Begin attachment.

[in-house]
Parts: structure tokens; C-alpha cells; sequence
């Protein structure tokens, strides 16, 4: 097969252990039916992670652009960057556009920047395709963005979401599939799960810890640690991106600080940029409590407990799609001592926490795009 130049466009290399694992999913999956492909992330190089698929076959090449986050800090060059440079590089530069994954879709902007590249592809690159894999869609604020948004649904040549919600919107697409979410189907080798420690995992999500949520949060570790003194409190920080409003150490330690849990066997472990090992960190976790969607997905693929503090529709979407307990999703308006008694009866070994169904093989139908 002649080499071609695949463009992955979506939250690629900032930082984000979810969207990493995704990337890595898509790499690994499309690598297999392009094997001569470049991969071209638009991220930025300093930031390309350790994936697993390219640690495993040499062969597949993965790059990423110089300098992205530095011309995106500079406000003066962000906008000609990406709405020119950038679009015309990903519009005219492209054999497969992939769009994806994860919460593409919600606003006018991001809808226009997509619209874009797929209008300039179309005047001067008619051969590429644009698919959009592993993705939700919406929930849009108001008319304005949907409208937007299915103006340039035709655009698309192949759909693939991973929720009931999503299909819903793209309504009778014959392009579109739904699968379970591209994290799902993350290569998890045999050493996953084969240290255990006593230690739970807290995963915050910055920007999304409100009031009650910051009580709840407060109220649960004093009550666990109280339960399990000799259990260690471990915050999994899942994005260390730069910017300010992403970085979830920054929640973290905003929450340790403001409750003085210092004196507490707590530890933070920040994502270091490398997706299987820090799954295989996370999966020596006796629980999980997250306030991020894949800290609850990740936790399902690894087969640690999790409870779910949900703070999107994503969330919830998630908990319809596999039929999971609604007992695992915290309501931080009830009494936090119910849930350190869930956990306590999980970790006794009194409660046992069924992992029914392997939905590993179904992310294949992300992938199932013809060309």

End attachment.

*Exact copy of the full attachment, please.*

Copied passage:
[in-house]
Parts: structure tokens; C-alpha cells; sequence
């Protein structure tokens, strides 16, 4: 097969252990039916992670652009960057556009920047395709963005979401599939799960810890640690991106600080940029409590407990799609001592926490795009 130049466009290399694992999913999956492909992330190089698929076959090449986050800090060059440079590089530069994954879709902007590249592809690159894999869609604020948004649904040549919600919107697409979410189907080798420690995992999500949520949060570790003194409190920080409003150490330690849990066997472990090992960190976790969607997905693929503090529709979407307990999703308006008694009866070994169904093989139908 002649080499071609695949463009992955979506939250690629900032930082984000979810969207990493995704990337890595898509790499690994499309690598297999392009094997001569470049991969071209638009991220930025300093930031390309350790994936697993390219640690495993040499062969597949993965790059990423110089300098992205530095011309995106500079406000003066962000906008000609990406709405020119950038679009015309990903519009005219492209054999497969992939769009994806994860919460593409919600606003006018991001809808226009997509619209874009797929209008300039179309005047001067008619051969590429644009698919959009592993993705939700919406929930849009108001008319304005949907409208937007299915103006340039035709655009698309192949759909693939991973929720009931999503299909819903793209309504009778014959392009579109739904699968379970591209994290799902993350290569998890045999050493996953084969240290255990006593230690739970807290995963915050910055920007999304409100009031009650910051009580709840407060109220649960004093009550666990109280339960399990000799259990260690471990915050999994899942994005260390730069910017300010992403970085979830920054929640973290905003929450340790403001409750003085210092004196507490707590530890933070920040994502270091490398997706299987820090799954295989996370999966020596006796629980999980997250306030991020894949800290609850990740936790399902690894087969640690999790409870779910949900703070999107994503969330919830998630908990319809596999039929999971609604007992695992915290309501931080009830009494936090119910849930350190869930956990306590999980970790006794009194409660046992069924992992029914392997939905590993179904992310294949992300992938199932013809060309």